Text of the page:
Genetic pain loss disorders.
Lischka A., Lassuthova P., Çakar A., Record CJ., Van Lent J., Baets J., Dohrn MF., Senderek J., Lampert A., Bennett DL., Wood JN., Timmerman V., Hornemann T., Auer-Grumbach M., Parman Y., Hübner CA., Elbracht M., Eggermann K., Geoffrey Woods C., Cox JJ., Reilly MM., Kurth I.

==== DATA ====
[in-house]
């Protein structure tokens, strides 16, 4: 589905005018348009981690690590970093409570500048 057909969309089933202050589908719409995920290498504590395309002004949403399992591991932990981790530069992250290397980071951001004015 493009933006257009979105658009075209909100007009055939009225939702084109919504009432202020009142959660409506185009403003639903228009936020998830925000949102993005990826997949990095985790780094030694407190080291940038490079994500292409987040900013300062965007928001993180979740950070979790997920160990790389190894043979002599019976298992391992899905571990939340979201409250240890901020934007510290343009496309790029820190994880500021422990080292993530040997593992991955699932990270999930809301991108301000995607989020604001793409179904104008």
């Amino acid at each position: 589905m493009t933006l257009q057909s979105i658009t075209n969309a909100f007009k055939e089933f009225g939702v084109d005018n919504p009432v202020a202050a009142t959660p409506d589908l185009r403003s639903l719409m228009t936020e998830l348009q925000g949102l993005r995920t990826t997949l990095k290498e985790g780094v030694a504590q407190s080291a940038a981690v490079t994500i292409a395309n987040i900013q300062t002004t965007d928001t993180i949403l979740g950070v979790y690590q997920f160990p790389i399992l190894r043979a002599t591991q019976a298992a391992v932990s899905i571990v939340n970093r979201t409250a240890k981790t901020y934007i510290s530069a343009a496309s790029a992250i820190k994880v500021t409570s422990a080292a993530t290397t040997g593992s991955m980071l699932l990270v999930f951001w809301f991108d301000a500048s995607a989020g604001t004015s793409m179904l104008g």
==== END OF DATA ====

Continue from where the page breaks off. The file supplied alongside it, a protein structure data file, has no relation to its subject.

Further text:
Genetic pain loss includes congenital insensitivity to pain (CIP), hereditary sensory neuropathies and, if autonomic nerves are involved, hereditary sensory and autonomic neuropathy (HSAN). This heterogeneous group of disorders highlights the essential role of nociception in protecting against tissue damage. Patients with genetic pain loss have recurrent injuries, burns and poorly healing wounds as disease hallmarks. CIP and HSAN are caused by pathogenic genetic variants in >20 genes that lead to developmental defects, neurodegeneration or altered neuronal excitability of peripheral damage-sensing neurons. These genetic variants lead to hyperactivity of sodium channels, disturbed haem metabolism, altered clathrin-mediated transport and impaired gene regulatory mechanisms affecting epigenetic marks, long non-coding RNAs and repetitive elements. Therapies for pain loss disorders are mainly symptomatic but the first targeted therapies are being tested. Conversely, chronic pain remains one of the greatest unresolved medical challenges, and the genes and mechanisms associated with pain loss offer new targets for analgesics. Given the progress that has been made, the coming years are promising both in terms of targeted treatments for pain loss disorders and the development of innovative pain medicines based on knowledge of these genetic diseases.